Studies have found that late preterm (LPT) infants have higher increased risk of asthma, however, none of them have explored possible confounders. This study by Voge et al. (Allergy and Asthma Proceedings, 2017) aimed to compare the frequency of asthma amongst former LPT infants and matched term infants to account for possible biases and determine whether asthma is indeed associated with LPT birth.
Population-Based Birth Cohort Study
282 LPT (34-38 6/7 weeks gestation) and term infants were compared to 297 term (37-40 6/7 weeks gestation) infants. Prior to assessing the data for confounding affects, LPT infants had a higher cumulative frequency of asthma compared to term infants (29.9% vs. 19.5%; p=0.01). However, after accounting for confounding factors related to asthma, this increase disappeared, and LPT birth was not associated with an increase in asthma rate. The investigators also looked at secondary outcomes such as other physician-diagnosed atopic conditions (eczema and/or atopic dermatitis and allergic rhinitis and/or hay fever). Maternal smoking during pregnancy was a major confounding factor that was responsible for the unadjusted association between LPT and asthma. The authors conclude that LPT is not independently associated with an increased risk of asthma or other atopic conditions. Most important, smoking during pregnancy is associated with asthma in children and therefore every effort should be made to address this modifiable risk for both preterm birth and asthma.
OBG Project CME requires a modern web browser (Internet Explorer 10+, Mozilla Firefox, Apple Safari, Google Chrome, Microsoft Edge). Certain educational activities may require additional software to view multimedia, presentation, or printable versions of their content. These activities will be marked as such and will provide links to the required software. That software may be: Adobe Flash, Apple QuickTime, Adobe Acrobat, Microsoft PowerPoint, Windows Media Player, or Real Networks Real One Player.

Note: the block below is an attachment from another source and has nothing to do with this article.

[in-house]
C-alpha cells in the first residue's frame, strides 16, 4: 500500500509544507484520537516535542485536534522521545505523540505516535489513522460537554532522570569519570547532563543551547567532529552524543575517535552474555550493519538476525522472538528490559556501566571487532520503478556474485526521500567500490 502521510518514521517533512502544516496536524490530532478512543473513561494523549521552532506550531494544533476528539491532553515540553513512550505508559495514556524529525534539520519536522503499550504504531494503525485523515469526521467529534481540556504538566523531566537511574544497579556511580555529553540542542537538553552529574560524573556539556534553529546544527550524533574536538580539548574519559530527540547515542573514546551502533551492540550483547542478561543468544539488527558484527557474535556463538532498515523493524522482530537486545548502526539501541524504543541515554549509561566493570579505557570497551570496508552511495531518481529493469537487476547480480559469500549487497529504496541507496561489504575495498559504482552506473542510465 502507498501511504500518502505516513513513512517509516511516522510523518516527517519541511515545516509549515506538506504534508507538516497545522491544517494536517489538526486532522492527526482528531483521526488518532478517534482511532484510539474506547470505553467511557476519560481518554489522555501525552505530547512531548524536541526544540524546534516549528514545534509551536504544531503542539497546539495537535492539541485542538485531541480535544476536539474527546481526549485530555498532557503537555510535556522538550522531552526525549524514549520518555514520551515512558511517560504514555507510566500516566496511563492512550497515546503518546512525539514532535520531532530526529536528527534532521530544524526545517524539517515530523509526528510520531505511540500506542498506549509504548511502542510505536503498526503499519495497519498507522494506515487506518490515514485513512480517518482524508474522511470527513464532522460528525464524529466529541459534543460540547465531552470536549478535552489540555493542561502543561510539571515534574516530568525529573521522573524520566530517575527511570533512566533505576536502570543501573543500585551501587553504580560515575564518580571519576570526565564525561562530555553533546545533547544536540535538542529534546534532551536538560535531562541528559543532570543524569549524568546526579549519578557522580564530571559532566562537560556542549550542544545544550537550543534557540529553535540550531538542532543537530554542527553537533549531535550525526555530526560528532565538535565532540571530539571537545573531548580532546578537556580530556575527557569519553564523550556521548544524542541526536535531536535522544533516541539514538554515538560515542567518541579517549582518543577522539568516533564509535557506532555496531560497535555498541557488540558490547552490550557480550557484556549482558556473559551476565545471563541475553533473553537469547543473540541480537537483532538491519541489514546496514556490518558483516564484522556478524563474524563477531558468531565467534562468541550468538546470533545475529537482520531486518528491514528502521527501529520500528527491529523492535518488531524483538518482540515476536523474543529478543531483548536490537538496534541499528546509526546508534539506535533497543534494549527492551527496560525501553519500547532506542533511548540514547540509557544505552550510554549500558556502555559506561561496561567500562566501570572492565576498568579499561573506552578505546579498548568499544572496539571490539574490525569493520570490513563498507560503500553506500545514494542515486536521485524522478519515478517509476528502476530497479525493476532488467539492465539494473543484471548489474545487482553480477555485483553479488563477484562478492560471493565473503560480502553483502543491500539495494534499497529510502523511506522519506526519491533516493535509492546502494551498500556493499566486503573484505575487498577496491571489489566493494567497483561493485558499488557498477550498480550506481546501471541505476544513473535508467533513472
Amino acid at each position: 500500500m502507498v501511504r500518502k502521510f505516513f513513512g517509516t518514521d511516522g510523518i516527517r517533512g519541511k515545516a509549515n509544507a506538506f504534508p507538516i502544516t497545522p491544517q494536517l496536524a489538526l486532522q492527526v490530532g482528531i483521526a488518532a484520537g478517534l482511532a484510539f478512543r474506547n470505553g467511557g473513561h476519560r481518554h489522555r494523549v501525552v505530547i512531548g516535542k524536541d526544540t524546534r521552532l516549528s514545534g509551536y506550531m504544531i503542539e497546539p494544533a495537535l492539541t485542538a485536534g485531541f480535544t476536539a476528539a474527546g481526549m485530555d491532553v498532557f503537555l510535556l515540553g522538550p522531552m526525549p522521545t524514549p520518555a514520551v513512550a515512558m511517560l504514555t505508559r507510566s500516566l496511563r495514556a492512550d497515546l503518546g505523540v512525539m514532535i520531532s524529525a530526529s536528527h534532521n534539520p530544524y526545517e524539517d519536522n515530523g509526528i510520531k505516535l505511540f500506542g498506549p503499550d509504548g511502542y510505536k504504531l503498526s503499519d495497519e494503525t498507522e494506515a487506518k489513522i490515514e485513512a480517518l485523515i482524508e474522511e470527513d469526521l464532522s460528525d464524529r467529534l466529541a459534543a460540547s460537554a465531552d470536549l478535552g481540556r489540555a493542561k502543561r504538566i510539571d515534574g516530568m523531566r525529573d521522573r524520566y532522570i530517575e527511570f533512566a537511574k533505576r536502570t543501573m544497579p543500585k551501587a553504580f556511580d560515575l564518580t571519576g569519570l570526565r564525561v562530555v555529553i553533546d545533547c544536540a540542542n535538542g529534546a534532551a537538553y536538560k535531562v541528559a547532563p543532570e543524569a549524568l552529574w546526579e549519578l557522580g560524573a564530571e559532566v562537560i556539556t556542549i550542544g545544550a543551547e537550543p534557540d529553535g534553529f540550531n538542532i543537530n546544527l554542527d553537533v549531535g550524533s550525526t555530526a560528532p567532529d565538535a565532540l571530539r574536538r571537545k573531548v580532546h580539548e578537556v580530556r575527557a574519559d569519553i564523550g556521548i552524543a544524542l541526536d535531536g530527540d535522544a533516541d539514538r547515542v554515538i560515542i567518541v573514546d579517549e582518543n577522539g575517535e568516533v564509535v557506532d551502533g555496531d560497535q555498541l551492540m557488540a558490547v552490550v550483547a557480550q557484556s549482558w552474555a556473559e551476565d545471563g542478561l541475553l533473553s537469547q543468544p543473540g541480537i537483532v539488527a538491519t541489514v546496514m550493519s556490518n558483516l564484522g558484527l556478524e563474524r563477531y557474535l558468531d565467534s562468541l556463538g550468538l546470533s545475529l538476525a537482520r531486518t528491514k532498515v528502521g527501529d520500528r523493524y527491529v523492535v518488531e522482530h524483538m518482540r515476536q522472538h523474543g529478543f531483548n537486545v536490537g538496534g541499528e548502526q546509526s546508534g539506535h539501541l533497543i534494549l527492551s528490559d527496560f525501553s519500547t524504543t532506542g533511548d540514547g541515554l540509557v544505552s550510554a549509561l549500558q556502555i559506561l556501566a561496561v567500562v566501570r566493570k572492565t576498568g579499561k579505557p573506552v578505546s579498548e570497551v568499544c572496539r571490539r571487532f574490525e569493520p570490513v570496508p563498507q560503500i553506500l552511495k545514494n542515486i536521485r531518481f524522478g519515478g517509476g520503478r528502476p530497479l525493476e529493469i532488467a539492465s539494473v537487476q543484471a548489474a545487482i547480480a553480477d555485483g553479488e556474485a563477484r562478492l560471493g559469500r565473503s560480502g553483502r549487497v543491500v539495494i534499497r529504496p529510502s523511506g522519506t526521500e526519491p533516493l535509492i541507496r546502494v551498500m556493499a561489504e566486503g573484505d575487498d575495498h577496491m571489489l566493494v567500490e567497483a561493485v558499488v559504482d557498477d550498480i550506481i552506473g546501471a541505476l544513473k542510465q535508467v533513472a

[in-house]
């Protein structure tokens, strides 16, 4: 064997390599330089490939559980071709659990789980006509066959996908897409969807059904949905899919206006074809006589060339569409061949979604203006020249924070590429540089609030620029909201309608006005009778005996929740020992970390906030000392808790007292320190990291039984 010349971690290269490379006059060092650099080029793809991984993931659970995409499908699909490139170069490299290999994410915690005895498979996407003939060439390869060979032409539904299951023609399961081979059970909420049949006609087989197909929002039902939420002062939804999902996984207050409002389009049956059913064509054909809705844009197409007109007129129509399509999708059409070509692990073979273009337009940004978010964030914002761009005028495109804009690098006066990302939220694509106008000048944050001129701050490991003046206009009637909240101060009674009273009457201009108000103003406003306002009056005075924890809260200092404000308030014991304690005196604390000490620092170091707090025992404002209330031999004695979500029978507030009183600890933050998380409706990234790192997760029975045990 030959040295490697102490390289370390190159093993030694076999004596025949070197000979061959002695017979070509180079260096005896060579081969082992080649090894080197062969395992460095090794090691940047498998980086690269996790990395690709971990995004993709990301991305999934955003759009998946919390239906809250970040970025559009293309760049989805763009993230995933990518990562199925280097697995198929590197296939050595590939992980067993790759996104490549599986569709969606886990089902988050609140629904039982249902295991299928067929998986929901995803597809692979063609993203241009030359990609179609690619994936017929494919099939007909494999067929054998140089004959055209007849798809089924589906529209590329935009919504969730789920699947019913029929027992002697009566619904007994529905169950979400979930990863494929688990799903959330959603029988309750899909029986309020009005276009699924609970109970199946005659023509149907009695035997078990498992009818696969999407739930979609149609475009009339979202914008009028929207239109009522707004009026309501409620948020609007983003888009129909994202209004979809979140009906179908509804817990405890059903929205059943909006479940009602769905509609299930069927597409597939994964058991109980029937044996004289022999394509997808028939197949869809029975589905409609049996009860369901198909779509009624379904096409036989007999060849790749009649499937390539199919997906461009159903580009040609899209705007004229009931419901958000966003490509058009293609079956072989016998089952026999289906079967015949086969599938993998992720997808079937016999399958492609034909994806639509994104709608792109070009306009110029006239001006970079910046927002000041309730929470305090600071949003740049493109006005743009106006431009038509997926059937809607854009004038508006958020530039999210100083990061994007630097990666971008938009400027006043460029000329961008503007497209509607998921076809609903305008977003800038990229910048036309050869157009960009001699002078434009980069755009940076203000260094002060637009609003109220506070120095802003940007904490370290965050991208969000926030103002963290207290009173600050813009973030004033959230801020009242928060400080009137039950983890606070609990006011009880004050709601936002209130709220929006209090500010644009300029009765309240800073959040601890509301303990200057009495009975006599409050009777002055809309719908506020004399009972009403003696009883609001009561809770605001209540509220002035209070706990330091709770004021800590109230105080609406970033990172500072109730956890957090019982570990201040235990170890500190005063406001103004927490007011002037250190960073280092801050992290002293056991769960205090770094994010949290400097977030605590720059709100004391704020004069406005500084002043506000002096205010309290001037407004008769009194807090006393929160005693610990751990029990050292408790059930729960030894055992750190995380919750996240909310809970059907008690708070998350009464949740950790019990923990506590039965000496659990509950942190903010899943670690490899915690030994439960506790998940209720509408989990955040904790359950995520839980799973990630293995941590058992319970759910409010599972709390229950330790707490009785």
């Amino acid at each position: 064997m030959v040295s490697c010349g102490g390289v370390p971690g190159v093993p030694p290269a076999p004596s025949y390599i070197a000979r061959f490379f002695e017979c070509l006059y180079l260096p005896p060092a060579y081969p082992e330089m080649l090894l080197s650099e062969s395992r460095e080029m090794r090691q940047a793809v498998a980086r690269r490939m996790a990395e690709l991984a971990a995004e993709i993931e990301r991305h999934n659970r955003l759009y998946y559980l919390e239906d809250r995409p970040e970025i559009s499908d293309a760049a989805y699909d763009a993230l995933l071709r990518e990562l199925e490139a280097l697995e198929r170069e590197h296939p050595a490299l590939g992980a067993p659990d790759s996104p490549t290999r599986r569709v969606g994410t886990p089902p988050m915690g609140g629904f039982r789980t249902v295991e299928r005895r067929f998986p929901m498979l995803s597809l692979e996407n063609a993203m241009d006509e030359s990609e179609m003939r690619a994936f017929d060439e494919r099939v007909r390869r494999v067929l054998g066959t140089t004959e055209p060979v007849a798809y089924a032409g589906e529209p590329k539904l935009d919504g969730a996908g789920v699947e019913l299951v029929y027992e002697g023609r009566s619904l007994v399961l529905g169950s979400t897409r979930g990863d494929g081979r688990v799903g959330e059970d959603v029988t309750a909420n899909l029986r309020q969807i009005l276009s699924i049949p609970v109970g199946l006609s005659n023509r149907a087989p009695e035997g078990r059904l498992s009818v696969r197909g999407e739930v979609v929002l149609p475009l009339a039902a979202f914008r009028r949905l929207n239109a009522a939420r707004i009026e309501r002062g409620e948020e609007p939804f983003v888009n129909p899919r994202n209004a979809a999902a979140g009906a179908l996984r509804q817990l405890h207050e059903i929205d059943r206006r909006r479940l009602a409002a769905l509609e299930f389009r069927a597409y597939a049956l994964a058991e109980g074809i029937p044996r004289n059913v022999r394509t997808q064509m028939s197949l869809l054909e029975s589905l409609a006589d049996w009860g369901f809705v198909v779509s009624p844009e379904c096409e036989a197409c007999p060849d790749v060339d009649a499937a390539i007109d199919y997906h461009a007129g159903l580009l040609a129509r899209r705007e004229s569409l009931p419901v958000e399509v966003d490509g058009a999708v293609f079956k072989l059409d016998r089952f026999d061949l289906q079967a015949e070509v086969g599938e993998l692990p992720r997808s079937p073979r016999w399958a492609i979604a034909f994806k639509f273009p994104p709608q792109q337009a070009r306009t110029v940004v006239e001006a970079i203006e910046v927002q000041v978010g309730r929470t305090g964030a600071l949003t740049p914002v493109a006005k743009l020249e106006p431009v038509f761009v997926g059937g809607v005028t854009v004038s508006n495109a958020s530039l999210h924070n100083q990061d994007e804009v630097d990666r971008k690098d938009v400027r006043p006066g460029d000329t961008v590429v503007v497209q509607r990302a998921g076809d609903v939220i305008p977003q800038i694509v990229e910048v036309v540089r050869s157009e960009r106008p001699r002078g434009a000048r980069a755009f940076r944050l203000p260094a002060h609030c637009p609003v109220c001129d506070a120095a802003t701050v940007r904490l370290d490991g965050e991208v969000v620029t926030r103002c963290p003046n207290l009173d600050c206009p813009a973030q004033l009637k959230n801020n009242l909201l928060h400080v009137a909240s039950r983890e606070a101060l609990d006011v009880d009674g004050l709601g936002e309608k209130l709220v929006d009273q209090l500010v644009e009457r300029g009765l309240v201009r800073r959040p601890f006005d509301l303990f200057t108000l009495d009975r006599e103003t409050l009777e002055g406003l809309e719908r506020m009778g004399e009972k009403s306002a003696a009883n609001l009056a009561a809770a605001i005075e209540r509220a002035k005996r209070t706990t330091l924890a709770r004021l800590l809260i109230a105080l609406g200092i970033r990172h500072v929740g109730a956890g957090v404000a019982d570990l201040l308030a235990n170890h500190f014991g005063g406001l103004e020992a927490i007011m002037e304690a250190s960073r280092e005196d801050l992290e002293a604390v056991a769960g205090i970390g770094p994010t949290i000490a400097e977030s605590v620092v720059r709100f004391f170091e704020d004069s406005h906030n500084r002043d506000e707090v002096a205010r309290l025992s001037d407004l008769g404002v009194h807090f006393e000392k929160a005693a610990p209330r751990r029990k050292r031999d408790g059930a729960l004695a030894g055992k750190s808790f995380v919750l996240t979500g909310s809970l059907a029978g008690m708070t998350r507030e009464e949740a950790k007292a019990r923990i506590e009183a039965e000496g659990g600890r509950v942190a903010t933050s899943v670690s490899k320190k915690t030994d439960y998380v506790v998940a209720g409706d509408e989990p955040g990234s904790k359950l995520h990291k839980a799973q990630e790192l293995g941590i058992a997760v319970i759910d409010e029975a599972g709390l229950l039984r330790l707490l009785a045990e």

Disclosure of Unlabeled Use
This educational activity may contain discussion of published and/or investigational uses of agents that are not indicated by the FDA. The planners of this activity do not recommend the use of any agent outside of the labeled indications.
The opinions expressed in the educational activity are those of the faculty and do not necessarily represent the views of the planners. Please refer to the official prescribing information for each product for discussion of approved indications, contraindications, and warnings.
Participants have an implied responsibility to use the newly acquired information to enhance patient outcomes and their own professional development. The information
presented in this activity is not meant to serve as a guideline for patient management. Any procedures, medications, or other courses of diagnosis or treatment discussed or suggested in this activity should not be used by clinicians without evaluation of their patient’s conditions and possible contraindications and/or dangers in use, review of any applicable manufacturer’s product information, and comparison with recommendations of other authorities.
Jointly provided by
NOT ENOUGH CME HOURS
It appears you don't have enough CME Hours to take this Post-Test. Feel free to buy additional CME hours or upgrade your current CME subscription plan